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Dreamgirls

EntertainmentTheaterMoviesTelevisionMusical TheaterJamie FoxxEddie Murphy

"Dreamgirls," about a Supremes-like girl group in the 1960s and '70s, revives the movie musical. Though the genre witnessed a resurgence thanks to 2002's Oscar-winning "Chicago," more recent efforts have been duds ("The Phantom of the Opera," "The Producers"), presenting a celluloid-based song-and-dance void that this star-studded film amply fills.

The original Broadway production of "Dreamgirls" was nominated for 13 Tonys, won six and ran for nearly four years in the early 1980s, but the story was never developed for the big screen. With due respect to the original cast, be glad it took this long.

It's hard to imagine a better ensemble, including top billed stars Jamie Foxx, Beyoncé Knowles and Eddie Murphy. In particular, and at the risk of jumping on an already heavy bandwagon of hype, the assertive acting and powerhouse singing of former "American Idol" contestant Jennifer Hudson herald the film debut of a major new star. (Hollywood must now conjure more opportunities for her extraordinary talents.)

Murphy, already a star, still surprises as the James Brown-esque James "Thunder" Early. Remember Murphy's cheesy '80s hit "Party All the Time"? Well, forget it—his vocals have real depth here. The former "Beverly Hills Cop" also hits new acting heights in a performance that delicately balances crowd-pleasing stage antics with quieter, behind-the-scenes despair.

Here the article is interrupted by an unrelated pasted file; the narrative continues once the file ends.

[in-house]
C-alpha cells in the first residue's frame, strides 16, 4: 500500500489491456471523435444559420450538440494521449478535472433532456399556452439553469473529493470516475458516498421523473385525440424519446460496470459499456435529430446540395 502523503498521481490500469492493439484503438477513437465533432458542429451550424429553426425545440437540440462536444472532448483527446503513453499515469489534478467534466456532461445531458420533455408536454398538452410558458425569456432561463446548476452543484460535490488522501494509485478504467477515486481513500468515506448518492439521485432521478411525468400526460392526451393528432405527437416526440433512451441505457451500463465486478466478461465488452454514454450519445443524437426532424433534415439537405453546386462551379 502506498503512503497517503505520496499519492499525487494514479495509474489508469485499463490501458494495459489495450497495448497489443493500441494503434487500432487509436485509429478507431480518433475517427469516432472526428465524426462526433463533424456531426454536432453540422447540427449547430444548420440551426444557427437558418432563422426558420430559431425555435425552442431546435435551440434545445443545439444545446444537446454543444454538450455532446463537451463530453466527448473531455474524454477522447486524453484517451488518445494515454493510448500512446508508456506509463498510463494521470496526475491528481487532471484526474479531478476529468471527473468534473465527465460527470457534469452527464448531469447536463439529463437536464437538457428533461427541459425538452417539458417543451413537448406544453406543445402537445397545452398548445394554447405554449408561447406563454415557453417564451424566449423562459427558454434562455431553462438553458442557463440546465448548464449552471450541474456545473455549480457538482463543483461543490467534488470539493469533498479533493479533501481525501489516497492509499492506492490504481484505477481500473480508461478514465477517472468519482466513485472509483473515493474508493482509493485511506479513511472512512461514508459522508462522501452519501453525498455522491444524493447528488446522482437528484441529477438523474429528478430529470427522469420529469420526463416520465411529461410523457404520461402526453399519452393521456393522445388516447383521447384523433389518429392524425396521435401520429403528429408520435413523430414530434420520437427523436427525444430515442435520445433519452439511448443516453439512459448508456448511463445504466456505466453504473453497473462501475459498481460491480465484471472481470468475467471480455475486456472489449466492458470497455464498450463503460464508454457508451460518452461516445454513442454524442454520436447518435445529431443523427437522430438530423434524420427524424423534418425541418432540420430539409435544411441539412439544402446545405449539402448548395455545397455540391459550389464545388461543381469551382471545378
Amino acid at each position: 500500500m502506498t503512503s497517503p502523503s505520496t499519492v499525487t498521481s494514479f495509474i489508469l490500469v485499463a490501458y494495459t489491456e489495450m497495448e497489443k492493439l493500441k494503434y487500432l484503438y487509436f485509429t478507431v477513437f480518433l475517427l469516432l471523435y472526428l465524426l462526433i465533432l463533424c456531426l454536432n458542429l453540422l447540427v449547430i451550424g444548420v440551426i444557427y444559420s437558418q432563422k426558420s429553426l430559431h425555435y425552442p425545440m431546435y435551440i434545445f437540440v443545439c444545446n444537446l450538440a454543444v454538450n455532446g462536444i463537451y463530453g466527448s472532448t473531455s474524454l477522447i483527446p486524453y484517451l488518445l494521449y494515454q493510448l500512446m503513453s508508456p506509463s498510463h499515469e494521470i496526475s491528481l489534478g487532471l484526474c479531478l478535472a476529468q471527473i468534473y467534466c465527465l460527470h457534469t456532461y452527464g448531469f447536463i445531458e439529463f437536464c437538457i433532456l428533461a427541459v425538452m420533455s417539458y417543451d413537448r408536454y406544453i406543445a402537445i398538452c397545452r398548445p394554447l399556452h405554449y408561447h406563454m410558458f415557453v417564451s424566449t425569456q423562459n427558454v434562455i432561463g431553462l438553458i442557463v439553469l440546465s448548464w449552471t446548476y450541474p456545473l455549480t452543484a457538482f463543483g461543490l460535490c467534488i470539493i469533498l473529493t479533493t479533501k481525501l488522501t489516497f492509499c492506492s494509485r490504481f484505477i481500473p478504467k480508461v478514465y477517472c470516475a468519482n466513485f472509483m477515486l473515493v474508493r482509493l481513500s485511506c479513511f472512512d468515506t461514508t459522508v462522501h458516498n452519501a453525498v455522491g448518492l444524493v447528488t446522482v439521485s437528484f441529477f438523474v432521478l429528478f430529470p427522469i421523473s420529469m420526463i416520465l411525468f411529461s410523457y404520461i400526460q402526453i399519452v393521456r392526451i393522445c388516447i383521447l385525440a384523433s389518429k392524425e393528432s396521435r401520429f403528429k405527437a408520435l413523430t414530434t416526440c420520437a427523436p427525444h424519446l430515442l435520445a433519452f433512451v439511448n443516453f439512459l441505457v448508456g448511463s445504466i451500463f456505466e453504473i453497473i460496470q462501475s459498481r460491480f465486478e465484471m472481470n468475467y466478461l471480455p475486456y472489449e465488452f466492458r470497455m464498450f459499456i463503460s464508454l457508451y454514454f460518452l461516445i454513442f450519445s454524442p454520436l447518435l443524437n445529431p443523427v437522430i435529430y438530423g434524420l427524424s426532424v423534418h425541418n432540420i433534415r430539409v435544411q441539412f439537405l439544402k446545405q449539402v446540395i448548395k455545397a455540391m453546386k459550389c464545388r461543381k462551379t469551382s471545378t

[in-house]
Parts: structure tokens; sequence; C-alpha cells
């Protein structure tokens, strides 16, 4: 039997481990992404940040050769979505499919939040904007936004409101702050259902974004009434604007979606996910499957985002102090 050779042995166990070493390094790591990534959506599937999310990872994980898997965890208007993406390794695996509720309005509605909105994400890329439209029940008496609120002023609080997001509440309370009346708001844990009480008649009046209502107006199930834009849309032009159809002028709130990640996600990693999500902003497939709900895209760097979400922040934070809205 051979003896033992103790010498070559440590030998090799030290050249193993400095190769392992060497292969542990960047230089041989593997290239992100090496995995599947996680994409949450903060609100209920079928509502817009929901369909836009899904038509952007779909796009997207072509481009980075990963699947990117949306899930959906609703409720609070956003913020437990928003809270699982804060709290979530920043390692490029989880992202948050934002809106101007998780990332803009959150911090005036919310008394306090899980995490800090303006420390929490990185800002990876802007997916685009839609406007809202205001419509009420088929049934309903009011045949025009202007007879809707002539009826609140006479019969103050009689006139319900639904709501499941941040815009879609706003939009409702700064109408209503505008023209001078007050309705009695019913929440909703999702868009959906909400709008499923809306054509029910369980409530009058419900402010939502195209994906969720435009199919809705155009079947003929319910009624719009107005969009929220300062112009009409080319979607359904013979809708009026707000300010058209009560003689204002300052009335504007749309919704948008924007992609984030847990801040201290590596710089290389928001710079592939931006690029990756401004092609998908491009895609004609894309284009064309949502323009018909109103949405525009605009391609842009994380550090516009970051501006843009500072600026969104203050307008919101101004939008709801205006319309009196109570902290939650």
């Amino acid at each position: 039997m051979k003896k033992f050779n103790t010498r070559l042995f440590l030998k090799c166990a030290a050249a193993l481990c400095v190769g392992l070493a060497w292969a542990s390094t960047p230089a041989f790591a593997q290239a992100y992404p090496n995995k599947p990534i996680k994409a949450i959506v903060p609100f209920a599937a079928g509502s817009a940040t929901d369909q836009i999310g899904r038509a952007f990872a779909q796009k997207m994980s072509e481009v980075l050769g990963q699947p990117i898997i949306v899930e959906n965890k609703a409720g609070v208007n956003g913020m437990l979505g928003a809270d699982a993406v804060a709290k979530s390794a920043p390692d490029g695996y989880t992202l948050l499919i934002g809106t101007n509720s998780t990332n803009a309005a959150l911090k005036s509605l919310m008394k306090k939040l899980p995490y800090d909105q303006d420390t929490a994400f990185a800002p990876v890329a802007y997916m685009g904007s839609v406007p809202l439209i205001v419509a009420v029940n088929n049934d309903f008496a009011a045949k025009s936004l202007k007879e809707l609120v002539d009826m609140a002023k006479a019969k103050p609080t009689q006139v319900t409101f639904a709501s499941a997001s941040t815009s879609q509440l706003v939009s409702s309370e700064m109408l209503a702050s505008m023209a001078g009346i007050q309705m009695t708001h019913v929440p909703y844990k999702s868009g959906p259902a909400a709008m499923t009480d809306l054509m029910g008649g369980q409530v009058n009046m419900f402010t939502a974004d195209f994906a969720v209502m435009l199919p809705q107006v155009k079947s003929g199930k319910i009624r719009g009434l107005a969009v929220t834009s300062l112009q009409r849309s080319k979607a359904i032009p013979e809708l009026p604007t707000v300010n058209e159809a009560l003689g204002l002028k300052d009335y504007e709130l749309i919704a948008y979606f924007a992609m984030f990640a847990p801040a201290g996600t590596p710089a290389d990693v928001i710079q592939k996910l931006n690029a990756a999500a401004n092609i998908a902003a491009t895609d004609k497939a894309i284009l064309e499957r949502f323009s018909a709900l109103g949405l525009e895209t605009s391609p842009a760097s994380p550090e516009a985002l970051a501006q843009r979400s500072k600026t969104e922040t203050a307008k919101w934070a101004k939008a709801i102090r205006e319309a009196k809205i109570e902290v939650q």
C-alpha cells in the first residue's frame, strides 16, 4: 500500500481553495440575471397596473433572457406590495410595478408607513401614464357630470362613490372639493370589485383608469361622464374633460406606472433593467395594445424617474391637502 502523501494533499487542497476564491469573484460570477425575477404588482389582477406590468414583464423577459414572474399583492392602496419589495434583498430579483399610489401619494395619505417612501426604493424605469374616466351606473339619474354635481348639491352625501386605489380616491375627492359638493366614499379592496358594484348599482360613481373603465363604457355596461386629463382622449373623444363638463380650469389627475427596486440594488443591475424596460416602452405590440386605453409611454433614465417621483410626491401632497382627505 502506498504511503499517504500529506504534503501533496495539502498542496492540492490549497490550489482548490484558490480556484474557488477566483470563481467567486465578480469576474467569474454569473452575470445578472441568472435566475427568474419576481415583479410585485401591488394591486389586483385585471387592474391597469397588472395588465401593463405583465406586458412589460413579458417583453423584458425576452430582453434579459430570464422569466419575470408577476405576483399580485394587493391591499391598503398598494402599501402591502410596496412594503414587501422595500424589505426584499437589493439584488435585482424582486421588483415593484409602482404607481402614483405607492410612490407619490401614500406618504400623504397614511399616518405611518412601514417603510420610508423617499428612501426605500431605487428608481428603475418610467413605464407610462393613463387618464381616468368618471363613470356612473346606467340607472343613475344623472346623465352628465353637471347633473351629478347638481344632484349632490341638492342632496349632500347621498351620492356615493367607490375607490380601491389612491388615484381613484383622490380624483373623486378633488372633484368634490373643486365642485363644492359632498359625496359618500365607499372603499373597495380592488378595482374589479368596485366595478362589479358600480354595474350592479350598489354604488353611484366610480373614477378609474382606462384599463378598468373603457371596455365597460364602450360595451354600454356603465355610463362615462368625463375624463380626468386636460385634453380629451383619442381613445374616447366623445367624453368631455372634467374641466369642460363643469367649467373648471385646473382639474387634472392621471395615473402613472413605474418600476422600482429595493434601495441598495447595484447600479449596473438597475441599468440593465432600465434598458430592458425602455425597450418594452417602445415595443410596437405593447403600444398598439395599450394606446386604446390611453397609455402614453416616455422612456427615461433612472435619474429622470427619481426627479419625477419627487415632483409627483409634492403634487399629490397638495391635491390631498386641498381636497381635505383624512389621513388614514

Really, the entire cast delivers: Foxx plays a financially-motivated slimeball to perfection; Knowles pulls off a satisfying arc from shy teen to superstar diva (and delivers a knockout solo on "Listen," a new song she helped write for the film); Danny Glover makes a fine elder statesman as an industry bigwig; and Tony nominee Anika Noni Rose develops a potent romantic chemistry with Murphy as the third Dream-girl.

Writer-director Bill Condon (who also wrote "Chicago" and directed "Kinsey") deserves the highest praise, however. Condon's creative conviction shines through on this ambitious project. The filmmaking confidently blends the rich tradition of film musicals with a contemporary style: The camera moves with utmost precision, and exemplary editing keeps the action moving without falling into MTV overkill.

Condon has clearly mastered the musical, considering that "Dreamgirls" is one of the best.

Copyright © 2014, Los Angeles Times
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